101.1 m
(331 ft 8 in)
17.4 m (57 ft 1 in) France Colbert 1877-1909 sold for scrap Lead ship of the Colbert-class ironclads and part of the French Navy's Mediterranean Squadron. It saw action at the French conquest of Tunisia.

100-90 meters (328-295 feet)[edit]

Length Beam Name Service Fate Comment
100 m
(328.084 ft)
6 m
(50 ft 1 in)
Russia Belyana type ships 19th century disassembled Belyanas were Russian freshwater ships used for log driving on the Volga and Vetluga rivers. Their bottom was made from fir and sidings from pine and featured a complement of 60 to 80 workers. The largest Belyanas could transport up to 13,000,000 kilograms (29,000,000 lb) of logs all stacked on their deck in the form of an inverted pyramid.[9]
98.8 m
(324 ft)
14.0 m
(46 ft)
United States Santiago 1899–1918 sunk A schooner-barge on the Great Lakes, towed by the Appomattox until 1905 and then the steamer John F. Morrow until 1918.[10]
97.84 m
(311 ft)
15.0 m
(49 ft)
United States Roanoke 1892–1905 burned, then sunk A huge four-masted barque with skysails of a total length of 360 ft (110 m) and 3,539 GRT. In 1905 she was under the command of Capt. Jabez A. Amesbury when she caught fire while loading at the anchorage of Noumea and burned to the waterline. This ship used iron bolts and steel reinforcements.[11][12]
97.2 m
(319 ft)
12.8 m
(42 ft)
United States Appomattox 1896–1905 run aground and sunk A Great Lakes steamship capable of carrying 3000 tons of bulk cargo. Built with metallic cross bracing, keelson plates, and multiple arches because of her extreme length. Several syphons and steam-driven pumps were required to keep her afloat. Towed the steamer barge Santiago.[13]
94.8 m
(311 ft)
unknown Naval Ensign of Russia.svg Derzhava 1871–1905 decommissioned A steam-propelled yacht for personal use of the Russian Imperial Family in the Baltic Sea.
92.7 m
(304 ft)
18.6 m
(61 ft)
Civil Ensign of the United Kingdom.svg Baron of Renfrew 1825-1825 stranded and broken apart This unseaworthy[14] British ship was a disposable ship. Created to avoid taxes on timber, the components were intended to be sold after the ship's arrival from Quebec to London. The ship stranded on the Goodwin Sands and broke apart while being towed with a pilot aboard. Parts of her timber were found on the French coast. The ship had 5,294 GRT and an overall length of 362 ft / 110 metres.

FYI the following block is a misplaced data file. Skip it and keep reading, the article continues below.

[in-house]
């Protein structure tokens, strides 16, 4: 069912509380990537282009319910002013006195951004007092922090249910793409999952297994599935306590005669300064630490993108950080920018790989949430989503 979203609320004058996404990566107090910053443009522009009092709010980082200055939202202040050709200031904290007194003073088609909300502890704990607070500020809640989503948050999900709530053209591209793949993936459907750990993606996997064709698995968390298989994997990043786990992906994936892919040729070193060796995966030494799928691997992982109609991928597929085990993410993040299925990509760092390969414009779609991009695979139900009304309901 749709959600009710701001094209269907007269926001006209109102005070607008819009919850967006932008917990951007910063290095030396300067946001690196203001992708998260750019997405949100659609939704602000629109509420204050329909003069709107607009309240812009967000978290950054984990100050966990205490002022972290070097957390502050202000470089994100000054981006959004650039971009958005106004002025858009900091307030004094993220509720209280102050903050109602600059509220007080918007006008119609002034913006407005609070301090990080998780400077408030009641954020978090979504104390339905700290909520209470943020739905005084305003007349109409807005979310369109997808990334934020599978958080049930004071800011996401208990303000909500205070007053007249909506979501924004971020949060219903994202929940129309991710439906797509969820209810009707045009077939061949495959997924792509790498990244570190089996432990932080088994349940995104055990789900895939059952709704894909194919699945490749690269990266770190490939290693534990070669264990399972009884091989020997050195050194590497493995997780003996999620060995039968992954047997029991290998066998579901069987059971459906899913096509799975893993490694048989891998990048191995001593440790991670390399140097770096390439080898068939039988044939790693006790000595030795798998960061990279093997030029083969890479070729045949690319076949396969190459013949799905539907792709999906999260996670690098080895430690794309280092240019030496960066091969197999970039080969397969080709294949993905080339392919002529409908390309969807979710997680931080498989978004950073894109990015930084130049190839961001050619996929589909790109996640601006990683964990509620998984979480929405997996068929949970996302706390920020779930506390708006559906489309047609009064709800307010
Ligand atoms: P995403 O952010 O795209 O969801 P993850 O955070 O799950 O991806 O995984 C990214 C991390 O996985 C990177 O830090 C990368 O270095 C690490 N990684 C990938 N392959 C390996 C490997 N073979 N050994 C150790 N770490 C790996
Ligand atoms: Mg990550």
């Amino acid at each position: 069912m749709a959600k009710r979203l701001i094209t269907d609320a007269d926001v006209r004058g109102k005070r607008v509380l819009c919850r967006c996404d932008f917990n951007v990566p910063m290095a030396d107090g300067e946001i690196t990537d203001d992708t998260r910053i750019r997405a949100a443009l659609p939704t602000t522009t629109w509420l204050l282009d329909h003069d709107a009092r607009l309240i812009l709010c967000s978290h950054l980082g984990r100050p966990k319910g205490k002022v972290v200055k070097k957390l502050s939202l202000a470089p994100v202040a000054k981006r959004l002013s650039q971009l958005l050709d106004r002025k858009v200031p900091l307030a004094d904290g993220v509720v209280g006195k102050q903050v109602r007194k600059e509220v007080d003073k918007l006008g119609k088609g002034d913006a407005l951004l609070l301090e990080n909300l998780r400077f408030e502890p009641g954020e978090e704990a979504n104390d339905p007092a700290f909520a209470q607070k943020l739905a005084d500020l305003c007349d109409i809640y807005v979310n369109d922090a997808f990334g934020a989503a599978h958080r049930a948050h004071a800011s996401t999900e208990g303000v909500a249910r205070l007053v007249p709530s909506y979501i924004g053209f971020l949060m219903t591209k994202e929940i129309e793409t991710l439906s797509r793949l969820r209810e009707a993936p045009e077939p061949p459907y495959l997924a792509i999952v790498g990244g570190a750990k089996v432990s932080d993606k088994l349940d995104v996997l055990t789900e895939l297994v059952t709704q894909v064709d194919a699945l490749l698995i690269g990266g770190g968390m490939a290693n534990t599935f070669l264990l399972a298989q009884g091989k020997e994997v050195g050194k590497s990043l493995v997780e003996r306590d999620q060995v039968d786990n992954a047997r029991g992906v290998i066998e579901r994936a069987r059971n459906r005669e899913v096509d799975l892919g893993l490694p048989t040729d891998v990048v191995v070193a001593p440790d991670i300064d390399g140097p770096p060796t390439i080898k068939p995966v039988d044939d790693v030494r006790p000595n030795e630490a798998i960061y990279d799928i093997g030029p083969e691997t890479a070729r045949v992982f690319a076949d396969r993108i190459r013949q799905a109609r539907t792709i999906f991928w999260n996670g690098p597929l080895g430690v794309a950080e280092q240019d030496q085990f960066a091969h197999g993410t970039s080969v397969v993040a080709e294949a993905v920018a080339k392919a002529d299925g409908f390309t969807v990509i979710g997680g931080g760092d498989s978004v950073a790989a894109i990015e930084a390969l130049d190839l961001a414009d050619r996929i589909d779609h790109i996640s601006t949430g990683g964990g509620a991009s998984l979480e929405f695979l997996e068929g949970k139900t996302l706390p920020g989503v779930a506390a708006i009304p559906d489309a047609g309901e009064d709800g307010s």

91.7 m
(301 ft)
13.0 m
(42.5 ft)
United States Frank O'Connor[15] 1892–1919 burned A steam screw operating on the Great Lakes, it required an innovative iron and steel-reinforced hull to be a viable vessel.[16]
91.3 m
(300 ft)
15.0 m
(49 ft)
United States Shenandoah 1890–1915 accidentally rammed and sunk Another huge four-masted barque of the fleet of Arthur Sewell & Co. of Bath, Maine, with double top-sails, single topgallant sails, royal and sky sails of a total length of 360 ft (110 m) and 3,406.78 GRT.[17] It was rammed by the steamer Powhattan near Fire Island, Long Island, New York in 1915.
91.1 m
(299 ft)
23.7 m
(78 ft)[18]
United States Eureka 1890–1957 museum ship The Eureka is a steamboat with twin, 27-foot paddlewheels. She carried railcars, cars and passengers across San Francisco Bay. This National Historic Landmark is at the San Francisco Maritime National Historical Park.
95 m
(312 ft)
12 m
(41 ft)
United States Iosco 1891-1905 sunk A lake freighter that sank on September 2, 1905, on Lake Superior with the loss of all hands.
95 m
(312 ft)
12 m
(41 ft)
United States L.R. Doty 1893-1898 wrecked A lake freighter that sank on Lake Michigan with the loss of all hands. Her wreck was located in 2010.
91.4 m
(300 ft 4)
17.1 m
(56 ft 5)
Naval Ensign of the United Kingdom.svg HMS Bellerophon 1865–1923 sold for scrap A Royal Navy central battery ironclad. It served in the Channel Fleet and North America.

89-80 meters (291-262 feet)[edit]

Length Beam Name Service Fate Comment
87 m
(285 ft)